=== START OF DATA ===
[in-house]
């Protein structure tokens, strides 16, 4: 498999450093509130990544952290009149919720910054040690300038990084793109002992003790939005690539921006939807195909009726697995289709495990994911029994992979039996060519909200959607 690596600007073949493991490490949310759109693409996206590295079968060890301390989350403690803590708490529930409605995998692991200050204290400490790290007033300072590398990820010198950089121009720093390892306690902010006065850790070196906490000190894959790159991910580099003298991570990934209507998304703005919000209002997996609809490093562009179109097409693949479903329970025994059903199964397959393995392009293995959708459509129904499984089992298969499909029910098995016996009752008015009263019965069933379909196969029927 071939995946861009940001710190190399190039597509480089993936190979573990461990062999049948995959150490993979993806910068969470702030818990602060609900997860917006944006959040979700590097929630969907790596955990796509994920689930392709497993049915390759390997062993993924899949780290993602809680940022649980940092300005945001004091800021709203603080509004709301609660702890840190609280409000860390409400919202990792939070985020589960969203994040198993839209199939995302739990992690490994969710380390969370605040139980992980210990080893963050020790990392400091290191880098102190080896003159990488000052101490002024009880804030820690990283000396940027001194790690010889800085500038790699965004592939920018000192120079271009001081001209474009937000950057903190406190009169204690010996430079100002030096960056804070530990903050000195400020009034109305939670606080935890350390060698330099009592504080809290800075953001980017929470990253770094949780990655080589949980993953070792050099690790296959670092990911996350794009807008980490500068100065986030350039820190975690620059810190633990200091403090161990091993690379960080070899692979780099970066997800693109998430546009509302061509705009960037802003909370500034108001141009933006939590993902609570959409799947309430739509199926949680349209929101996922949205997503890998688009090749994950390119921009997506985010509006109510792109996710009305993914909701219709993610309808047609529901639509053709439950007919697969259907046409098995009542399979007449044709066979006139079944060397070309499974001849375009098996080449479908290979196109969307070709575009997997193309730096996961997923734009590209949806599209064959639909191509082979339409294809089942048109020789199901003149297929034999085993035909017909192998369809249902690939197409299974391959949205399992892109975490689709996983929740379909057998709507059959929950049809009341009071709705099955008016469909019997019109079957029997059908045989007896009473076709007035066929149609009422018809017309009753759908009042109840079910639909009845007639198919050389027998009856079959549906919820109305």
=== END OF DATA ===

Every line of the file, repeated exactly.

[in-house]
């Protein structure tokens, strides 16, 4: 498999450093509130990544952290009149919720910054040690300038990084793109002992003790939005690539921006939807195909009726697995289709495990994911029994992979039996060519909200959607 690596600007073949493991490490949310759109693409996206590295079968060890301390989350403690803590708490529930409605995998692991200050204290400490790290007033300072590398990820010198950089121009720093390892306690902010006065850790070196906490000190894959790159991910580099003298991570990934209507998304703005919000209002997996609809490093562009179109097409693949479903329970025994059903199964397959393995392009293995959708459509129904499984089992298969499909029910098995016996009752008015009263019965069933379909196969029927 071939995946861009940001710190190399190039597509480089993936190979573990461990062999049948995959150490993979993806910068969470702030818990602060609900997860917006944006959040979700590097929630969907790596955990796509994920689930392709497993049915390759390997062993993924899949780290993602809680940022649980940092300005945001004091800021709203603080509004709301609660702890840190609280409000860390409400919202990792939070985020589960969203994040198993839209199939995302739990992690490994969710380390969370605040139980992980210990080893963050020790990392400091290191880098102190080896003159990488000052101490002024009880804030820690990283000396940027001194790690010889800085500038790699965004592939920018000192120079271009001081001209474009937000950057903190406190009169204690010996430079100002030096960056804070530990903050000195400020009034109305939670606080935890350390060698330099009592504080809290800075953001980017929470990253770094949780990655080589949980993953070792050099690790296959670092990911996350794009807008980490500068100065986030350039820190975690620059810190633990200091403090161990091993690379960080070899692979780099970066997800693109998430546009509302061509705009960037802003909370500034108001141009933006939590993902609570959409799947309430739509199926949680349209929101996922949205997503890998688009090749994950390119921009997506985010509006109510792109996710009305993914909701219709993610309808047609529901639509053709439950007919697969259907046409098995009542399979007449044709066979006139079944060397070309499974001849375009098996080449479908290979196109969307070709575009997997193309730096996961997923734009590209949806599209064959639909191509082979339409294809089942048109020789199901003149297929034999085993035909017909192998369809249902690939197409299974391959949205399992892109975490689709996983929740379909057998709507059959929950049809009341009071709705099955008016469909019997019109079957029997059908045989007896009473076709007035066929149609009422018809017309009753759908009042109840079910639909009845007639198919050389027998009856079959549906919820109305």